Perhaps by his own lofty standards, that is ordinary, but it does not suggest he is playing terrible, either. Woods, of course, will never admit that there is anything mental about this pursuit. He talked about his difficulty in figuring out the greens by noting again and again that he likes the way he is playing.

Woods finished fifth in the tournament in driving accuracy, hitting 75 percent of the fairways. He was also tied for fifth in greens in regulation, stats that suggest his ball striking is plenty good. He ranked eighth in birdies with 13 (Mickelson tied for first with 16).

But he tied for 29th in putting with more than 30 putts per round (Mickelson was seventh), needing 33 on Sunday. A lot goes into putting, however, and Woods simply didn't hit it close enough to putt well.

Don't expect Woods to lament his lack of majors, at least not publicly. He can take plenty of positives out of his own play, and perhaps a few from Phil's. It was a phenomenal final round, and it gave him two major championships since turning 40. Woods has always said he sees no reason why he can't be competitive well into his 40s, and the past three Open Champions (Darren Clarke, Ernie Els and Mickelson) only further that argument.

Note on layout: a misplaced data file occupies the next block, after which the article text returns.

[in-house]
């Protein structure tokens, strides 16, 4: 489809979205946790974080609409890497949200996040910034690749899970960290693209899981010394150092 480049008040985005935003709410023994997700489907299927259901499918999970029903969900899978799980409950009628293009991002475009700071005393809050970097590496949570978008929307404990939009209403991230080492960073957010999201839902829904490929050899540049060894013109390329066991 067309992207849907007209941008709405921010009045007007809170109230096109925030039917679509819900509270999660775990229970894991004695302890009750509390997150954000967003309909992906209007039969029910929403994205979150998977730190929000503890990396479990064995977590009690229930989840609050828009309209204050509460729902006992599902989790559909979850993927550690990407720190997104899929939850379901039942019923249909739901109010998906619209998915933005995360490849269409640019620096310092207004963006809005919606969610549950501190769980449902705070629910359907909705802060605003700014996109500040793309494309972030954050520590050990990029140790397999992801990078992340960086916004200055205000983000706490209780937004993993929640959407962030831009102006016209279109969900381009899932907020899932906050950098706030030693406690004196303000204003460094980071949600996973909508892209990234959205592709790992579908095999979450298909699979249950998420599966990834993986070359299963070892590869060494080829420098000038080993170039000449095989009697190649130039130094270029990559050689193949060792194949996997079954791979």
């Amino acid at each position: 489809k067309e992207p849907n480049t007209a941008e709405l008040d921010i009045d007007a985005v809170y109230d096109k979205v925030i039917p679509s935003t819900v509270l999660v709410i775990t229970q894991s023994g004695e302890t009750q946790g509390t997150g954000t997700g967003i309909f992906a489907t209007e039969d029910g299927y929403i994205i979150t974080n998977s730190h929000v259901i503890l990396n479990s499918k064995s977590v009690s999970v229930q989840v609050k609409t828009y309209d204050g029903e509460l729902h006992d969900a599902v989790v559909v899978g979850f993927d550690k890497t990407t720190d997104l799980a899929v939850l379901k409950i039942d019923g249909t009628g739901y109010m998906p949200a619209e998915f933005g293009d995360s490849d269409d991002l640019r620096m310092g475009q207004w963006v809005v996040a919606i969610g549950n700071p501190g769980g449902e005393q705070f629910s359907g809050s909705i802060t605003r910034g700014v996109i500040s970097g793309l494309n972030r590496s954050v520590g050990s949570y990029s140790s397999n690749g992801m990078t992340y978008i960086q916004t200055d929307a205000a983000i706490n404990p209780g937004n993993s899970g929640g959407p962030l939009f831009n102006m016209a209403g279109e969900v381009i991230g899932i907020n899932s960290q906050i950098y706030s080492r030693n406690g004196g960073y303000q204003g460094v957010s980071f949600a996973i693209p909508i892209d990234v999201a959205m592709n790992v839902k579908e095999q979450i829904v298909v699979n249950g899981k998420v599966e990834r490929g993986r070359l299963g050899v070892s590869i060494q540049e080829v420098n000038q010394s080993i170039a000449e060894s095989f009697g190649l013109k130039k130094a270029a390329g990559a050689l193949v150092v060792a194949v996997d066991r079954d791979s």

Up next -- following next week's WGC-Bridgestone Invitational -- is the PGA Championship at Oak Hill in Rochester, N.Y. In 2003, Woods tied for ninth there, still his worst 72-hole finish in a major as a pro. He was in the midst of a two-year victory drought in majors and would start working with Hank Haney the following season.

Oak Hill played very much like a U.S. Open that year, and it appears Woods is going to have to hit more than the two drivers he used at Muirfield. And for once, he might actually go into a major championship with a bit less attention -- something for which he can thank Mickelson.

Bob Harig | email

Golf Writer, ESPN.com

Mickelson's Place In History

By Bob Harig | ESPN.com

By winning at Muirfield, Phil Mickelson joined J.H. Taylor, James Braid, Byron Nelson, Peter Thomson and Seve Ballesteros as players with five major championships. He also has three legs of the career Grand Slam, missing only the U.S. Open, where he has finished runner-up a record six times.

Mickelson also has 42 PGA Tour victories, three behind Walter Hagen at No. 9 on the all-time list.

The arguments will continue as to where Mickelson ranks in the game's pecking order. But it is hard to argue with what he did on Sunday.

Butch Harmon, Mickelson's coach since 2007, has seen his share of great play over the years but said he believes Mickelson's 66 at Memorial deserves its spot among the best.

"This is the fourth different player I have coached to win this championship [along with Greg Norman, Tiger Woods and Stewart Cink]," Harmon said. "In 1993 when Greg Norman won and shot 64, I said it was the best round I had ever seen played under the conditions. Phil rivals it. Given the golf course, how hard it was playing and everything that was on the line. To go out and shoot 5-under to win is pretty special."

Bob Harig | email

Golf Writer, ESPN.com